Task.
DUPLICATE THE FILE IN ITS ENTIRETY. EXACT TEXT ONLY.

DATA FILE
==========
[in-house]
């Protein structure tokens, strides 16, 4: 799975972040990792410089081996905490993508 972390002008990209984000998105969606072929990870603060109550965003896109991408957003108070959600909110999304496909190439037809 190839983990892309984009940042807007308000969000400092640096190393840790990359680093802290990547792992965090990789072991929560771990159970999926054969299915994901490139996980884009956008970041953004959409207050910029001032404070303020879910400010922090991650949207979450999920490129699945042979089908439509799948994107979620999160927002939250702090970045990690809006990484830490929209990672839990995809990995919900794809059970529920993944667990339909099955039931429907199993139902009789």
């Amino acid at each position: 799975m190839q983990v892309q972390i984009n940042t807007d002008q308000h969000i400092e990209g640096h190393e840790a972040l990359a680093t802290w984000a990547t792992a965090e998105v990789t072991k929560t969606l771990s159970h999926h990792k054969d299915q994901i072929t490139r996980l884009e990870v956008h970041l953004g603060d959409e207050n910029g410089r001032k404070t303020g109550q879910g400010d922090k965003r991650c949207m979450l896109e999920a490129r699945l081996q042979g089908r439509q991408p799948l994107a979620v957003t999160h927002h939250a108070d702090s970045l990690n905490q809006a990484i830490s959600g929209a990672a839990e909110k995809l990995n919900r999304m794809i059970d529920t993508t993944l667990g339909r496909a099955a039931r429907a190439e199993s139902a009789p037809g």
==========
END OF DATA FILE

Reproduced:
[in-house]
């Protein structure tokens, strides 16, 4: 799975972040990792410089081996905490993508 972390002008990209984000998105969606072929990870603060109550965003896109991408957003108070959600909110999304496909190439037809 190839983990892309984009940042807007308000969000400092640096190393840790990359680093802290990547792992965090990789072991929560771990159970999926054969299915994901490139996980884009956008970041953004959409207050910029001032404070303020879910400010922090991650949207979450999920490129699945042979089908439509799948994107979620999160927002939250702090970045990690809006990484830490929209990672839990995809990995919900794809059970529920993944667990339909099955039931429907199993139902009789």
């Amino acid at each position: 799975m190839q983990v892309q972390i984009n940042t807007d002008q308000h969000i400092e990209g640096h190393e840790a972040l990359a680093t802290w984000a990547t792992a965090e998105v990789t072991k929560t969606l771990s159970h999926h990792k054969d299915q994901i072929t490139r996980l884009e990870v956008h970041l953004g603060d959409e207050n910029g410089r001032k404070t303020g109550q879910g400010d922090k965003r991650c949207m979450l896109e999920a490129r699945l081996q042979g089908r439509q991408p799948l994107a979620v957003t999160h927002h939250a108070d702090s970045l990690n905490q809006a990484i830490s959600g929209a990672a839990e909110k995809l990995n919900r999304m794809i059970d529920t993508t993944l667990g339909r496909a099955a039931r429907a190439e199993s139902a009789p037809g």